Ki te kotahi te kākaho ka whati, ki te kāpuia, e kore e whati.
When a reed stands alone it can easily break, but when bound together it is unbreakable.
What services do we offer?
We support individuals and whānau (families) with:
Identifying goals and supporting them with the steps to achieve them
Pursuing a healthy lifestyle, including physical activity and healthy eating
Relationship building with friends and family
Connection with the community
Connecting them with community groups and programmes to enhance their wellbeing
Accessing other services according to their needs
Finding training, study, and job opportunities including support with applications
Access to social, legal, and community services
Advocacy with social, legal, and community services
Counselling and therapy
Counselling & Therapy
We offer one-on-one counselling with a bilingual Muslim counsellor who speaks English and Farsi. Based on individual needs and circumstances, we can also refer clients for private therapy sessions with registered counsellors, psychologists, and family therapists. These sessions are currently funded by our service.
Mental Health Physiotherapy
We can also refer clients to mental health physiotherapists, who provide interventions that are focused on both physical and mental health. Based on individual circumstances, these sessions can also be funded by our service.
We can also refer clients to a Health Coach who is of Islamic faith. A Health Coach can provide self-management support to assist individuals to enhance their physical, social, and emotional wellbeing. They support them to achieve their health goals and can help them access community and online resources.
We can connect individuals to Imams – either locally or externally based – to receive spiritual support. Our community support workers can support you along this journey.
We aim to organise events for all age groups, focused on connecting the community together. To find out more, head over to our Events page.
Kia Ngātahi Driving Programme
Kia Ngātahi Driving Programme supports individuals to obtain their Restricted or Full Licence through practical driving lessons.
We understand that many community members are from other countries that have differing road codes and infrastructure to Aotearoa New Zealand.
As other services can provide support with preparing for the theory test and helping former refugees to gain driving confidence, our programme has been designed:
For those who already have their Learners or Restricted Licence
For those experiencing financial difficulties
To empower young drivers who have solo parents
To give drivers the confidence to sit their practical tests
How can you access our services?
If you would like to access our service, please complete our Referral Form and we will contact you. You can refer yourself or someone else on their behalf.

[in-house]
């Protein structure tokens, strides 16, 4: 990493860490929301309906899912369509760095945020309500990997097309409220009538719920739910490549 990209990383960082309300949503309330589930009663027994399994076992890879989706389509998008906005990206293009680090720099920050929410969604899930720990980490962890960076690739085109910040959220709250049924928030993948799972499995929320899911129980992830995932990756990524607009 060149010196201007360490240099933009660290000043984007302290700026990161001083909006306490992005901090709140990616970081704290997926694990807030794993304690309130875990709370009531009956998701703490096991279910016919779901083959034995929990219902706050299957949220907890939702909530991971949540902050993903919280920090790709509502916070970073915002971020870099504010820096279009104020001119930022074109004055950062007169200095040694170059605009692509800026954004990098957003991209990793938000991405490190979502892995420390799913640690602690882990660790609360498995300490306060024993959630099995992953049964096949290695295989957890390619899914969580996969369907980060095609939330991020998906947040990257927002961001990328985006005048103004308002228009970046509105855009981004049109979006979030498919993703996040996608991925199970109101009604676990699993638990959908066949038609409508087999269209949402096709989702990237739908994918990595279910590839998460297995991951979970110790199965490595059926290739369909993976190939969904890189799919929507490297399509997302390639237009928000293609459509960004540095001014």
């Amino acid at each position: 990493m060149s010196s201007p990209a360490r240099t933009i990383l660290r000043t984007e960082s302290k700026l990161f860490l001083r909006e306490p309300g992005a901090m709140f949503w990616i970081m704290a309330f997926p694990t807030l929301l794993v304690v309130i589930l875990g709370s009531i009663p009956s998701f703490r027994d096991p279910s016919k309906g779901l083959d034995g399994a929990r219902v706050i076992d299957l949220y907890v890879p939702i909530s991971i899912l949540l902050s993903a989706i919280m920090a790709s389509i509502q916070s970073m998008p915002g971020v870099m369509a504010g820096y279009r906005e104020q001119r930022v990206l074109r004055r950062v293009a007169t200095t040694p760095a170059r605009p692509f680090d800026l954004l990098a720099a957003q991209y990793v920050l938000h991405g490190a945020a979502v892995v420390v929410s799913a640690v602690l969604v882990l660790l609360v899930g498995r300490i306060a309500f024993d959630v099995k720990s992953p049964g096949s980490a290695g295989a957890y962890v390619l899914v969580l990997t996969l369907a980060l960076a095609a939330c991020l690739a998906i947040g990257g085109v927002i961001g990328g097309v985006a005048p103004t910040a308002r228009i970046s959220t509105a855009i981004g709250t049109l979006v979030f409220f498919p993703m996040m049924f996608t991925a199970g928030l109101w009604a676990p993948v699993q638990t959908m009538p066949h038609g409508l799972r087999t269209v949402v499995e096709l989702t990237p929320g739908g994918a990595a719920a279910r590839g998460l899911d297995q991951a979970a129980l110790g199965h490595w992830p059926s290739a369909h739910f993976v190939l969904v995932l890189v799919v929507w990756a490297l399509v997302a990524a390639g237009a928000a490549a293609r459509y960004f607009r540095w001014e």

If you have any questions about Muslim Wellbeing Ōtautahi or would like to inquire if we can help you with anything not listed above, please do not hesitate to Contact Us.
What is our approach?
Holistic Whānau Centered Approach
Understanding an Islamic view of health covers all aspects of the mind, body, and soul, we support individuals with their journey in a holistic manner.
We know that our health and wellbeing are influenced by many interweaving factors - physical, spiritual, mental, emotional, financial, social, whānau (family), friends, and community. We understand that when our spiritual wellbeing is not nurtured alongside other aspects of our health, it can cause an imbalance and affect our overall functioning. Often our spirituality can act as a protective factor, helping us cope with the challenges of life.
One of the models that we integrate into the work we do is the Te Whare Tapa Whā model of Māori health, which is complementary to an Islamic view of health.
Te Whare Tapa Whā describes health and wellbeing as a whare (house) with four walls, understanding that all aspects of our whare have to be in balance for us to thrive. These walls are our Taha Tinana (physical wellbeing), Taha Hinengaro (mental and emotional wellbeing), Taha Wairua (spiritual wellbeing), and Taha Whānau (family wellbeing), and that our connection to whenua (land) is the foundation of our wellbeing.
We also use a whānau (family) centered approach which focuses healing and support on the whānau as a whole. That means we address individual needs in the context of what is happening for the whānau.
Life Stage Approach
We also promote a life stage approach in our community programmes and events. That is, we recognise there are unique challenges at different stages in life that have significant relevance to our wellbeing.
Through this targeted approach, we aim to minimise risk factors present at different stages of life and enhance protective factors through community connection and support.
We understand these life stages from a spiritual and collectivist cultural lens, whilst also recognising the influence of individual upbringings, family, culture, gender, and social circumstances. We aim to honour this as best we can, whilst leaning on our shared spiritual connection.